The complaint, filed on Apr. 29 at the Birmingham EEOC office, is a step that must be taken before someone can file a civil lawsuit against an employer in most discrimination cases, according to the EEOC website.
Lt. Heath Jones worked for the Heflin Police Department for three years and served as second in command. He was placed on administrative leave on Feb. 6, for allegedly violating the police department code of conduct.
He allegedly violated one policy stating officers should not have contact with people who were known to be involved in criminal activity or were suspected of criminal activity and another which said on or off duty, officers had an obligation to uphold the reputation of the department.
Jones was fired by the City Council members after a hearing on Mar. 19. City attorney Patrick Casey said after the hearing that Jones’ fiancée Connie Scott had some misdemeanor and felony convictions which prompted the dismissal.
Jones’ attorney Adam Morel had a different explanation. Morel said he and his client believe Jones was fired for his support of a former colleague who at the time was suing the city for gender discrimination. The case has since been settled.
Morel also believes the policies used to dismiss Jones were not actually in effect because the City Council had never approved them.
Casey disputes that saying City policy gives department heads the authority to set the policies for their own department. Chief Robert Pittman adopted the policies in June 2012, said Heflin City Clerk Shane Smith.
In the document filed for the complaint, Jones said he was questioned by Capt. A.J. Benefield, acting chief of the department, about the then pending lawsuit filed by former officer Susan Young.
“I corroborated Ms. Young’s claims that she was treated less favorably than one of our male officers,” Jones said in the complaint.
Later, Jones wrote in the complaint, the department obtained Scott’s social security number and illegally ran it through federal criminal databases. When it was discovered she had had the charges against her, Benefield recommended Jones be fired.
“The city had prior knowledge of the relationship for years and only claimed it to be a problem after it became clear that I would be testifying in favor of Ms. Young in her gender discrimination case,” Jones stated in the complaint. “I have been terminated in retaliation for engaging in conduct protected by Title VII of the Civil Rights Act.”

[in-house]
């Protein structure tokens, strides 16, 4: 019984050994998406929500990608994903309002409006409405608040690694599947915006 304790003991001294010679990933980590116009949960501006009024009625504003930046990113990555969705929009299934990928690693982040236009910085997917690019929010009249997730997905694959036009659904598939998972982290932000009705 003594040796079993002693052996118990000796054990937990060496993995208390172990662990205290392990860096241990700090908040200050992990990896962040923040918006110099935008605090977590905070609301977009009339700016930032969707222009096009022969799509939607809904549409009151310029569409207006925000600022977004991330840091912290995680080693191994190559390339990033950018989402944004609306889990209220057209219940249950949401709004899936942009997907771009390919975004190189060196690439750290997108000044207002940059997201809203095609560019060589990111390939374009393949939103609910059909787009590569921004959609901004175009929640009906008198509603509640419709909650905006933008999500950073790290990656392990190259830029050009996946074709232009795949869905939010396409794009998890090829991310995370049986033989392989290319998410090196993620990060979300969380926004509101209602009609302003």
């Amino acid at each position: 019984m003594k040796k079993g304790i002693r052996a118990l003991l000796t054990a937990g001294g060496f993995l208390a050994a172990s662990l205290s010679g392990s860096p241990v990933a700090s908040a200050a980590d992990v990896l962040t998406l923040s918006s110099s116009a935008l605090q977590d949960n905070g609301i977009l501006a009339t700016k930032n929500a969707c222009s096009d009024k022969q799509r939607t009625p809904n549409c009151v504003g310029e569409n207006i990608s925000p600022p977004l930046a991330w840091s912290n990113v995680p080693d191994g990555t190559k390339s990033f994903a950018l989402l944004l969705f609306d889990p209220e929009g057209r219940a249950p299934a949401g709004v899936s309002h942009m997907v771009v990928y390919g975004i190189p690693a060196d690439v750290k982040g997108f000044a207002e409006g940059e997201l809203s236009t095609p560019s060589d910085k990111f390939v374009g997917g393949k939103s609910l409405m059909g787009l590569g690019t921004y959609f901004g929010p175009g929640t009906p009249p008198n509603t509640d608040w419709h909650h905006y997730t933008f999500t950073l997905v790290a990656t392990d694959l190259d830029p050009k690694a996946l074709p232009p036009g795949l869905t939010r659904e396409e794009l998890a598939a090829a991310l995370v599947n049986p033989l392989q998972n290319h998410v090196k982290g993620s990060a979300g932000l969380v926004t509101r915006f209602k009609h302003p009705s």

Both Mayor Rudy Rooks and Benefield referred all questions to the city attorney.
Heflin city attorney Patrick Casey said he couldn’t comment on how the city got the information about Scott.
“I don’t know how they became aware of it specifically, but the Council became aware of it when A.J. Benefield brought it to their attention,” Casey said. “What was used (for Jones’ termination hearing) I verified in the public record.”
In addition, Casey said the Young case had already been settled by Feb. 6.
“I can’t say all the agreements had been executed but the principal terms of the settlement had been reached,” Casey said. “It was some time after that when the judge actually signed off on it.”
Morel said the EEOC will investigate the complaint and at the end of the investigation issue a notice of right to sue whether its investigation finds a violation or not.
According to the EEOC website, if it does find a violation, the EEOC will try to reach a voluntary settlement. If a settlement can’t be reached, the EEOC may file a lawsuit or issue a notice of right to sue.
Morel said the investigation can take months.
“The employee is required to give them 180 days,” Morel said.
During that time, Morel said he will be going over the case.
“We will be looking at all the facts to determine any other causes of action that don’t require waiting,” Morel said.
Staff writer Laura Camper 256-463-2872. On Twitter @LCamper_Star.